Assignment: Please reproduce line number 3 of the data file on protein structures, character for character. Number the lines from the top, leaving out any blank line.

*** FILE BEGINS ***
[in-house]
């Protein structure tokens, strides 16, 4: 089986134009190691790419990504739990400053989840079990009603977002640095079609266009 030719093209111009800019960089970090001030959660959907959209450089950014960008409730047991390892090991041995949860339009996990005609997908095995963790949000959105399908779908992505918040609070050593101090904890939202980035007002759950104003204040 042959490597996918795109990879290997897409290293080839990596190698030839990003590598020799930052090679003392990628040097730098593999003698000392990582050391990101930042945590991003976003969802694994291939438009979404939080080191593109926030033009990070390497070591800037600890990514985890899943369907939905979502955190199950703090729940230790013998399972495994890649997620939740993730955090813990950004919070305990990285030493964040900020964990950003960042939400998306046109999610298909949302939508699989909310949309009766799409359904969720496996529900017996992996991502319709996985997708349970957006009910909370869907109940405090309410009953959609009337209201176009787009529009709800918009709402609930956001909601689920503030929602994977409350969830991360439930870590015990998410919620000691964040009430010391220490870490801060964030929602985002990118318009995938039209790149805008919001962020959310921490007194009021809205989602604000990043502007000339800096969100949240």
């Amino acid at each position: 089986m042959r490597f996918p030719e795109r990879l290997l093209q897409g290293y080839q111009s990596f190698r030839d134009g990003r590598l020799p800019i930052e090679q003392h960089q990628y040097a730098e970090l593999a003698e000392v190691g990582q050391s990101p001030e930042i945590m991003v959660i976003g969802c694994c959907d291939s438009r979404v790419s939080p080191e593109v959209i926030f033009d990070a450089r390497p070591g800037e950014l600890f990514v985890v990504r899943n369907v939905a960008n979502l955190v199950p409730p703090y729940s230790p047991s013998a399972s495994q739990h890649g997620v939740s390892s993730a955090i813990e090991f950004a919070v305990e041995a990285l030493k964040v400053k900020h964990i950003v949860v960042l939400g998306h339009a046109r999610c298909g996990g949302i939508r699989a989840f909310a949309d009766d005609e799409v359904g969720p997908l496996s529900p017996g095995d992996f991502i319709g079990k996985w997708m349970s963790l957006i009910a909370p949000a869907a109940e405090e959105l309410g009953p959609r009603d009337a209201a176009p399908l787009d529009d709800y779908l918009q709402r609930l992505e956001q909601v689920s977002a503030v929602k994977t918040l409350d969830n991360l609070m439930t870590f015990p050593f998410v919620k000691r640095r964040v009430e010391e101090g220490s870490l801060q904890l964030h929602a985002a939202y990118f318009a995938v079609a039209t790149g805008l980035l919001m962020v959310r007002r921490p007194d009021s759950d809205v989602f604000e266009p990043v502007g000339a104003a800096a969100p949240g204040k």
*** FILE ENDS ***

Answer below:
């Amino acid at each position: 089986m042959r490597f996918p030719e795109r990879l290997l093209q897409g290293y080839q111009s990596f190698r030839d134009g990003r590598l020799p800019i930052e090679q003392h960089q990628y040097a730098e970090l593999a003698e000392v190691g990582q050391s990101p001030e930042i945590m991003v959660i976003g969802c694994c959907d291939s438009r979404v790419s939080p080191e593109v959209i926030f033009d990070a450089r390497p070591g800037e950014l600890f990514v985890v990504r899943n369907v939905a960008n979502l955190v199950p409730p703090y729940s230790p047991s013998a399972s495994q739990h890649g997620v939740s390892s993730a955090i813990e090991f950004a919070v305990e041995a990285l030493k964040v400053k900020h964990i950003v949860v960042l939400g998306h339009a046109r999610c298909g996990g949302i939508r699989a989840f909310a949309d009766d005609e799409v359904g969720p997908l496996s529900p017996g095995d992996f991502i319709g079990k996985w997708m349970s963790l957006i009910a909370p949000a869907a109940e405090e959105l309410g009953p959609r009603d009337a209201a176009p399908l787009d529009d709800y779908l918009q709402r609930l992505e956001q909601v689920s977002a503030v929602k994977t918040l409350d969830n991360l609070m439930t870590f015990p050593f998410v919620k000691r640095r964040v009430e010391e101090g220490s870490l801060q904890l964030h929602a985002a939202y990118f318009a995938v079609a039209t790149g805008l980035l919001m962020v959310r007002r921490p007194d009021s759950d809205v989602f604000e266009p990043v502007g000339a104003a800096a969100p949240g204040k």